A strange dissonance had plagued Donnie for months, between how he still thought of himself and how he really was. It was almost funny, in a sick way, how things had turned out. The whirl of events that had twisted his entire world on end and left him standing in the wreckage. Funny.
Not that he'd had much of a life to begin with, so it was no loss there. Not in the grand scheme. He wasn't some rising star of a kid on their way to bigger and better things. He'd been a loser, so if there was an upside that was it. If this had to happen to someone, then why not the twenty year old busboy? Why not the functioning pothead? He almost let out a nervous sigh at the thought. He severely missed smoking. He missed his smelly old apartment and his grumpy roommates. He missed his Nintendo 64 and his WoW account. He even missed busing tables on a daily basis, but what he really missed was weed. How it used to be. How it had once drifted into his brain and made everything in life perfect and warm. It didn't do that anymore; lately it just burned his nose and made him sick. He couldn't stand what it had become any more than he could stand what he had become, but that was a train of thought he wouldn't allow himself.
Last time he'd let his mind wander in that direction he'd broken into a horrified, hysterical giggle-fit in the middle of the street. The memory was very nearly one of Donnie's worst, and that was saying something. All the people walking past stopped and stared, or hurried to get far, far away from the crazy man howling in the street. The looks they'd given him were still seared into his memory and all he could do at the time was laugh, because wasn't it just so ridiculous? The fear and confusion, the accusation and distaste those strangers held in their eyes, all of it directed at him. He realized that he deserved it, being what he was, and that thought was enough to trigger a rage that had no place in a good world. His laughter was strangled by an inhuman growl and he'd run as fast as his feet would carry him until he was well away from any sign of humanity.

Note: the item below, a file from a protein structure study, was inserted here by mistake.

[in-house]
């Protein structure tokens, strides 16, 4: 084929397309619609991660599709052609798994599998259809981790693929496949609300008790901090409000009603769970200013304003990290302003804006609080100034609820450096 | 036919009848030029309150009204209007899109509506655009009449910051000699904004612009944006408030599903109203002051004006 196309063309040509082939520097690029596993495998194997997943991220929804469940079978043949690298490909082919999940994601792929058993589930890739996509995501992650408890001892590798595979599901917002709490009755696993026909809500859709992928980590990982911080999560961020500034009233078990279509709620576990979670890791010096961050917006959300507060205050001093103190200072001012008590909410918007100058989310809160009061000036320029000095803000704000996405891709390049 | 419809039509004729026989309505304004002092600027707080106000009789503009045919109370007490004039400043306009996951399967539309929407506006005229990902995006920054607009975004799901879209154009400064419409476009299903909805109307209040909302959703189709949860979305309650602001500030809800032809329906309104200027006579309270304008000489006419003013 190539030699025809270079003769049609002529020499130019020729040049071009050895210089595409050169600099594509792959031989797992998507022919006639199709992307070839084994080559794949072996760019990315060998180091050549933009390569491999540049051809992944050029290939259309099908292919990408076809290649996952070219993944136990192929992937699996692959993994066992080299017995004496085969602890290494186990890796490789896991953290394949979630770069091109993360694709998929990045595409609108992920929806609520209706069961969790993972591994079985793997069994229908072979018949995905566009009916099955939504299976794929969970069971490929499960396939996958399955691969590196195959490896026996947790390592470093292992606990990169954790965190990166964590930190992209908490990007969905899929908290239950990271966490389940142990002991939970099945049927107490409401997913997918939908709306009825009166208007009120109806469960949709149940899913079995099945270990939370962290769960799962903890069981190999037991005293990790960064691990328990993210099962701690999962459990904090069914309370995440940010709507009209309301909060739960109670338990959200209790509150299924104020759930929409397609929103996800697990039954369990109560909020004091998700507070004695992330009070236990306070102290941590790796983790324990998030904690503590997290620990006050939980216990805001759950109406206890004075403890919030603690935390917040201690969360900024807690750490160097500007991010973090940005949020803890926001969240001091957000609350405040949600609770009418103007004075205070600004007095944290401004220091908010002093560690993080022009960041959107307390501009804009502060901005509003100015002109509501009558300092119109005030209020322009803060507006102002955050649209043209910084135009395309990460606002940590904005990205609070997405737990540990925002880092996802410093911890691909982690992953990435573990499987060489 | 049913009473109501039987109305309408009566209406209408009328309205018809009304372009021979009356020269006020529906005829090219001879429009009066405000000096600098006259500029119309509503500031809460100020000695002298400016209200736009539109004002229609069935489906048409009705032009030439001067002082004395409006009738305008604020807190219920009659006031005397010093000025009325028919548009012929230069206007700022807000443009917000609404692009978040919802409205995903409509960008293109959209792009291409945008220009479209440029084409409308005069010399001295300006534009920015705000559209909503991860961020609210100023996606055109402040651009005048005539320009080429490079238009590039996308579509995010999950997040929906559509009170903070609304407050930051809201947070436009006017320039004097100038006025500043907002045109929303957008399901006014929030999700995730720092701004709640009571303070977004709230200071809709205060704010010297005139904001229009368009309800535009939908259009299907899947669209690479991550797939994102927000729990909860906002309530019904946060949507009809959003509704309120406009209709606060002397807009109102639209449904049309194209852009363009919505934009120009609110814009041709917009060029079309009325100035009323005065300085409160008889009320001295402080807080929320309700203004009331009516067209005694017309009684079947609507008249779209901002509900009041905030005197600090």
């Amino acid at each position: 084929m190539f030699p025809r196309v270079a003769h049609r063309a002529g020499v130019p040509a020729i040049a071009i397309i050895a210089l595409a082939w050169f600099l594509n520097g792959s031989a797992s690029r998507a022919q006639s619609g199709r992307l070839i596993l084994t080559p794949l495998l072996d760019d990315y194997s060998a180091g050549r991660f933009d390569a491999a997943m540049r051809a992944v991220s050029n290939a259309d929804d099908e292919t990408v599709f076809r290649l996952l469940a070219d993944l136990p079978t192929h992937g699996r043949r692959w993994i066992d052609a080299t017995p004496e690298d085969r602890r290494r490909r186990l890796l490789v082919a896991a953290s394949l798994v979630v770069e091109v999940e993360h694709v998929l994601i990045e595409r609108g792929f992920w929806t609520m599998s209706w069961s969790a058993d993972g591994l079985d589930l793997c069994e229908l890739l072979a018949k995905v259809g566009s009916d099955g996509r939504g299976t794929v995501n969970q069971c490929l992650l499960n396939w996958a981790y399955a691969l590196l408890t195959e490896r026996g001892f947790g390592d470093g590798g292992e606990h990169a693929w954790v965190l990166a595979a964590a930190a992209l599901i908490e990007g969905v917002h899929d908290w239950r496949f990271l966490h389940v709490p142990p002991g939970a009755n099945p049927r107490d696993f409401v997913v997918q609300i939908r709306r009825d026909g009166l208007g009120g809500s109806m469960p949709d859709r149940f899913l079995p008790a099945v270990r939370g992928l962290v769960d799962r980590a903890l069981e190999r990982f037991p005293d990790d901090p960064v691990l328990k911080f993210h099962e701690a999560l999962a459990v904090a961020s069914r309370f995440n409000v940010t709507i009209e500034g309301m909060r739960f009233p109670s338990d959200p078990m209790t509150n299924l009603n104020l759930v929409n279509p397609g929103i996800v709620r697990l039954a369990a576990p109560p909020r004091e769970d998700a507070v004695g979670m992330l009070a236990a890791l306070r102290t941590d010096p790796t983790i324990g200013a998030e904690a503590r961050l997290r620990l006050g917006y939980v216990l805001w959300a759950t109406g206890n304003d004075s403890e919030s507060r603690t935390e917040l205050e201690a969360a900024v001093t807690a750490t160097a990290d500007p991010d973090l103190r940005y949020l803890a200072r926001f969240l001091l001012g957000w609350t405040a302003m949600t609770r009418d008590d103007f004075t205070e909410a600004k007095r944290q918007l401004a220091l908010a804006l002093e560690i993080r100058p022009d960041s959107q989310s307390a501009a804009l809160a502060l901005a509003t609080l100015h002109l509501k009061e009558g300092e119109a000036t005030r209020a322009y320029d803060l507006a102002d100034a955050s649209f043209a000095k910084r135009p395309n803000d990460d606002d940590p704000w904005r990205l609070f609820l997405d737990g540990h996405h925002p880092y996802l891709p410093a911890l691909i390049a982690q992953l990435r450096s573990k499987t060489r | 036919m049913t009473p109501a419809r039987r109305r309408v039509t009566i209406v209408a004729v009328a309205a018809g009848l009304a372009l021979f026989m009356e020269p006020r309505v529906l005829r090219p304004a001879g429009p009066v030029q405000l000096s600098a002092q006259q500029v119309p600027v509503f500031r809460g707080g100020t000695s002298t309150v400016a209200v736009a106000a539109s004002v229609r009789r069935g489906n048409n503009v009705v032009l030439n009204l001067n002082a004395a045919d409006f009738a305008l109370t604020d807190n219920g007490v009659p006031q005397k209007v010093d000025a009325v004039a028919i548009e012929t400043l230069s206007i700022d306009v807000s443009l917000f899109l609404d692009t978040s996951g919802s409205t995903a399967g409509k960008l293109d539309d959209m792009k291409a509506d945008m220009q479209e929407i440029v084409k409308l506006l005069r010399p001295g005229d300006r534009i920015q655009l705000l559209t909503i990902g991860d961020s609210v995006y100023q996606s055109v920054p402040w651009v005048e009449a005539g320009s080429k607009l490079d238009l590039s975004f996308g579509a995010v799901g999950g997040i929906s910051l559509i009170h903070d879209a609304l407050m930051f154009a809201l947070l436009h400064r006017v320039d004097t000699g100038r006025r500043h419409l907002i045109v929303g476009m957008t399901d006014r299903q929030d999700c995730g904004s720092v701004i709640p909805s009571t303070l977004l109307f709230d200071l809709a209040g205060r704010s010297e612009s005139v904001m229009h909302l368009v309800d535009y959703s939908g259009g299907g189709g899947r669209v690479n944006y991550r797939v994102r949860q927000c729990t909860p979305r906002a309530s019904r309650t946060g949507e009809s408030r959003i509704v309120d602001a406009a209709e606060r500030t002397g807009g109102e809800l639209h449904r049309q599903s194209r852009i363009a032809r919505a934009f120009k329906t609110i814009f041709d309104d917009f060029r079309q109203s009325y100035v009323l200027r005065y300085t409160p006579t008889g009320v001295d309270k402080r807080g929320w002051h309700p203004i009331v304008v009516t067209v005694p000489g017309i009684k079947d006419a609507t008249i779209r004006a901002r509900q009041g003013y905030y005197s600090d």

He couldn't afford to lose it like that again. There was a very real possibility of hurting someone, and the constant awareness of that made his nerves fizzle like pop rocks. He'd never held up well under pressure. In retrospect it was no wonder he'd been such an underachiever. It was nice to blame his failures on his nervous constitution, and he put all of his effort into focusing on his shortcomings as he walked through the frozen night. Self-flagellation was a great distraction from imminent frostbite.
It was particularly cold that night as he shuffled through the snow, his sneakers long-since soaked through. It was the first New York December he'd ever seen, and it was fittingly alien to his South Georgia eyes. His first winter as... whatever he was now, so it should feel foreign. Whatever he was. Again, he found himself close to laughter. He had a pretty good idea of the word for it. That's what made this all so funny. He refused to think about the word, though, until he found who he was looking for. He had to have it confirmed. Needed to hear it spelled out. Donnie needed some God-damned answers, even if he had to trek across the entire continent to find the man who had them.
Hence his horrible road trip. He was very nearly three months in. The thought caused a panicked look up at the night sky, but there was no need for panic yet. The barren trees around him gave a good view through their dead branches. The sky was dark, just like he knew it would be. No silvery light had managed to sneak up on him unawares. He had weeks left before he needed to worry. That fact didn't stop him from casting a final dubious look heavenwards, half-expecting the moon to jump from behind a stray cloud and shout 'surprise'.